Agitation in the Intensive Care Unit

A Danish/Australian study developing a practice guideline on non-pharmacological approaches to prevent, minimise and manage agitation in ICU.

Colorful Graffiti

About this Research

Agitated patient behaviours often occur in the intensive care unit (ICU). Such behaviours are associated with a number of negative patient outcomes, and must therefore be prevented and managed well.

 

Caring for patients who display agitated behaviours in ICU is both complex and challenging. Medication is often necessary when treating underlying causes of agitated behaviours and sometimes essential in keeping patients safe. However, medication has negative side effects. Therefore nurses are encouraged to also consider strategies that do not involve medication, the so-called non-pharmacological strategies.

 

But the role of nonpharmacological strategies is unclear. What strategies are effective and when should nurses use them?

The aim of this study is to develop person-centred guidelines for  clinicians on non-pharmacological strategies to prevent, minimise and manage agitated behaviours in the adult ICU. Such guidelines can support staff to make better decisions about patient care. 

To create guidelines that are meaningful and acceptable, we depend on the support from a wide range of people who have experience with agitated behaviours in the ICU. Therefore, this study seeks your opinion and advice on the scope and development of clinical practice guidelines for clinicians in ICU.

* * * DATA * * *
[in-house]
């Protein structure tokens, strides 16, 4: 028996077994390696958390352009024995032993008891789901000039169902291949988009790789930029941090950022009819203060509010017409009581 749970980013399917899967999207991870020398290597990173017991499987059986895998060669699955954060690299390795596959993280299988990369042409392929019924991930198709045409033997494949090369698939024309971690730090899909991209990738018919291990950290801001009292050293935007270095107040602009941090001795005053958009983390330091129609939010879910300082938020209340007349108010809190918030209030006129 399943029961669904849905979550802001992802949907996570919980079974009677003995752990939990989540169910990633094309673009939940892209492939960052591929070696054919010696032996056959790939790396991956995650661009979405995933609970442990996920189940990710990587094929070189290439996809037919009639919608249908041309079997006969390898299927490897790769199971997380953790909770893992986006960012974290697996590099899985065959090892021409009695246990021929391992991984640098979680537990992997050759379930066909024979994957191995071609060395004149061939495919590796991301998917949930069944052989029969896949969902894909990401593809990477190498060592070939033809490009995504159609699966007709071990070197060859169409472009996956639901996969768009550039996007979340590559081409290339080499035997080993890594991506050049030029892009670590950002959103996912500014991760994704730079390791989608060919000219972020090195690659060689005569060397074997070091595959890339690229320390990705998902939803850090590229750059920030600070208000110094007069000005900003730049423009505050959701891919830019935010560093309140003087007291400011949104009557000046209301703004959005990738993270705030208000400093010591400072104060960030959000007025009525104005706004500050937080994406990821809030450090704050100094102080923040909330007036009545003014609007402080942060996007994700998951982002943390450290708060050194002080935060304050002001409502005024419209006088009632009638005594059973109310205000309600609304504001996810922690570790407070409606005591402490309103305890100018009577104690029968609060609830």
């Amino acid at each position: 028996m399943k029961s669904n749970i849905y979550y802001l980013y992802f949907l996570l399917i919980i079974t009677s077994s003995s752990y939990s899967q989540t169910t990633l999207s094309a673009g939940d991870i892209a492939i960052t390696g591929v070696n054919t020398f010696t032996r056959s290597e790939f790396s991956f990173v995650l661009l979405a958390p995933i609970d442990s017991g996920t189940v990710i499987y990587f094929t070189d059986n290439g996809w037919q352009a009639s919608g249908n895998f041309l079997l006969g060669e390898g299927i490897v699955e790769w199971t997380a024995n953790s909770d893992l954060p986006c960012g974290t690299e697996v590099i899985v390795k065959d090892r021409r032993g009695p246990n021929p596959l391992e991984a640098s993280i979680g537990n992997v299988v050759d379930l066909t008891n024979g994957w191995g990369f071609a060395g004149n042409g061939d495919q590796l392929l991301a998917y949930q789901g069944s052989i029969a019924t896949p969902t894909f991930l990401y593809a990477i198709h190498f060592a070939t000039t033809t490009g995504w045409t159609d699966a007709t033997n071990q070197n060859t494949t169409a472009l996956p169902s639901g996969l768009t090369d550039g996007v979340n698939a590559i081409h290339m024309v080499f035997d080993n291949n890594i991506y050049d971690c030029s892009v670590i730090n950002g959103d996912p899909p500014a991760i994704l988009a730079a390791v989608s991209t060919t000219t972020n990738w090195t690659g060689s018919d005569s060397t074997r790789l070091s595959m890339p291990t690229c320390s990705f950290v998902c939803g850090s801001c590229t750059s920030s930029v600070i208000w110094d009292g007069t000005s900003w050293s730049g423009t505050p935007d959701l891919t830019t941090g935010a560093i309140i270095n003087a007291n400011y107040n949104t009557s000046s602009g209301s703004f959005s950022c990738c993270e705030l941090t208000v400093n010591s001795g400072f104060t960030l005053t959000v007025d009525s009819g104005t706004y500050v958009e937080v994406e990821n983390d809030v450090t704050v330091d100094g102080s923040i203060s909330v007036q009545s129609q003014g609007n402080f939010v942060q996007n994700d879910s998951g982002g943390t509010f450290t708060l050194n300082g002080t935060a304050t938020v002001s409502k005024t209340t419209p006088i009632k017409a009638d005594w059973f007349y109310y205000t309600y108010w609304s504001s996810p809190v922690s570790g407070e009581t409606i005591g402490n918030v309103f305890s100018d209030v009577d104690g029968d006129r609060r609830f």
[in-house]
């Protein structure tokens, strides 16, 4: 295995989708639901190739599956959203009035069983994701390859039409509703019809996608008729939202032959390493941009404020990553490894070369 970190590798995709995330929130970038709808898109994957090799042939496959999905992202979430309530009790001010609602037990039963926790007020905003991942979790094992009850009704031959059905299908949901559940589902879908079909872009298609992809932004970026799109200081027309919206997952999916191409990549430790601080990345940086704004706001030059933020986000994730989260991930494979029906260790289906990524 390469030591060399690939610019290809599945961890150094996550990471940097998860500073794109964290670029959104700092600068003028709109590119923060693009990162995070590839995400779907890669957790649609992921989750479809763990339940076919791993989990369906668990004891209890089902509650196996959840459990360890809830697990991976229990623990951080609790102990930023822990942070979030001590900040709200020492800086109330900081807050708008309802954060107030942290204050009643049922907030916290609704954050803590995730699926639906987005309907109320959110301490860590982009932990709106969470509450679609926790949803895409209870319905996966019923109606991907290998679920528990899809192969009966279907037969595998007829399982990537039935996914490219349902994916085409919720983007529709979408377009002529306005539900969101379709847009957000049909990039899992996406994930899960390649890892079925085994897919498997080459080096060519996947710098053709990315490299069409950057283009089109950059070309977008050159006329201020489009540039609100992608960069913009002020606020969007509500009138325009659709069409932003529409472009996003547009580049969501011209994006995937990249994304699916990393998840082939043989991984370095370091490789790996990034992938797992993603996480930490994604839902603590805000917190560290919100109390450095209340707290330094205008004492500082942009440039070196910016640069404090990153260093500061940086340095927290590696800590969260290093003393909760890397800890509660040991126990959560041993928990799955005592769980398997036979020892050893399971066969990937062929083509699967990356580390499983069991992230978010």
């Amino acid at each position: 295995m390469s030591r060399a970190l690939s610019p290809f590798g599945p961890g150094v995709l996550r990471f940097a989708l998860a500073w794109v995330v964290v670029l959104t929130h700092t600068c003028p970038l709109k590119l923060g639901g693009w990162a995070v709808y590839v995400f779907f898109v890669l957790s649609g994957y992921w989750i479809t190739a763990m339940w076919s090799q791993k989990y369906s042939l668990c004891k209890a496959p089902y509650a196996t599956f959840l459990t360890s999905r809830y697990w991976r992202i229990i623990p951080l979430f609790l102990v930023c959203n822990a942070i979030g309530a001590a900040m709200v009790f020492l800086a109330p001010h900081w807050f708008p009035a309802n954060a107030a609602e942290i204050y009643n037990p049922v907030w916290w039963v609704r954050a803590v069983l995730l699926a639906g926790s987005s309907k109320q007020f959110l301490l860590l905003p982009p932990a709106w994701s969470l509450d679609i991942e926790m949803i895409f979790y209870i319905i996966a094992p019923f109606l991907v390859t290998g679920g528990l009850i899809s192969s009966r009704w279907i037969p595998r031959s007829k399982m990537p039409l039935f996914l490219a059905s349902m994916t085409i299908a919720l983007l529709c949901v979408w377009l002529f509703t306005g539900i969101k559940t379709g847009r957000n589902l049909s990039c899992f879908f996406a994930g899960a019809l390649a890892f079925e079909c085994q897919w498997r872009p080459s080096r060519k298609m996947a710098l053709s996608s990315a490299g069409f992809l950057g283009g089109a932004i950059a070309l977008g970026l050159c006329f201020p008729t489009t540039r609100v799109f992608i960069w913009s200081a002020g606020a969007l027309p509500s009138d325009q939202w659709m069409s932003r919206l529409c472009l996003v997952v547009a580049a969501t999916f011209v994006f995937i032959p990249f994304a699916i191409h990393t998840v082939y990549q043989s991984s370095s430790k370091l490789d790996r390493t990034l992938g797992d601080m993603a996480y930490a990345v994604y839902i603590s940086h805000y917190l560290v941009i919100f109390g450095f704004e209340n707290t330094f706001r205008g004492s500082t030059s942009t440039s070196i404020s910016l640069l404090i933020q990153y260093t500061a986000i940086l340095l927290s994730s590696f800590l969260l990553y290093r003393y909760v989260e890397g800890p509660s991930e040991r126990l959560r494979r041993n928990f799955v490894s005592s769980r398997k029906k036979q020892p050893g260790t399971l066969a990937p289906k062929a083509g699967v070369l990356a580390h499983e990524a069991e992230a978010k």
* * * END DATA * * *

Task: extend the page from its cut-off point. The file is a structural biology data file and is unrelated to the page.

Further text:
Agitation in ICU

What it is and what it looks like

Main points of the video:

  • Agitation is a psychomotor disturbance

  • Agitation includes a cluster of behaviours such as restlessness, irritability, aggression and confusion. 

  • Agitation in ICU is common

  • Agitation can be dangerous, may compromise care and is linked to a number of negative patient outcomes.

  • Agitation must be prevented and managed well. 

 

Interested in Participating?

We need your help to create guidelines that are meaningful and applicable to clinicians, patients and families in the intensive care unit. Our first phase involves an advisory group, our second phase involves a Delphi panel. Read below for more information

Networking Event

Advisory Group

In this phase, a broad group of people will help to scope the guidelines and give advice on what is needed and what is meaningful.

This first project has finished
Writing on Glass

Delphi Panel

In this phase, expert nurses and previous ICU patients or families/relatives will participate in 3-4 rounds of surveys to agree on a number of guideline recommendations.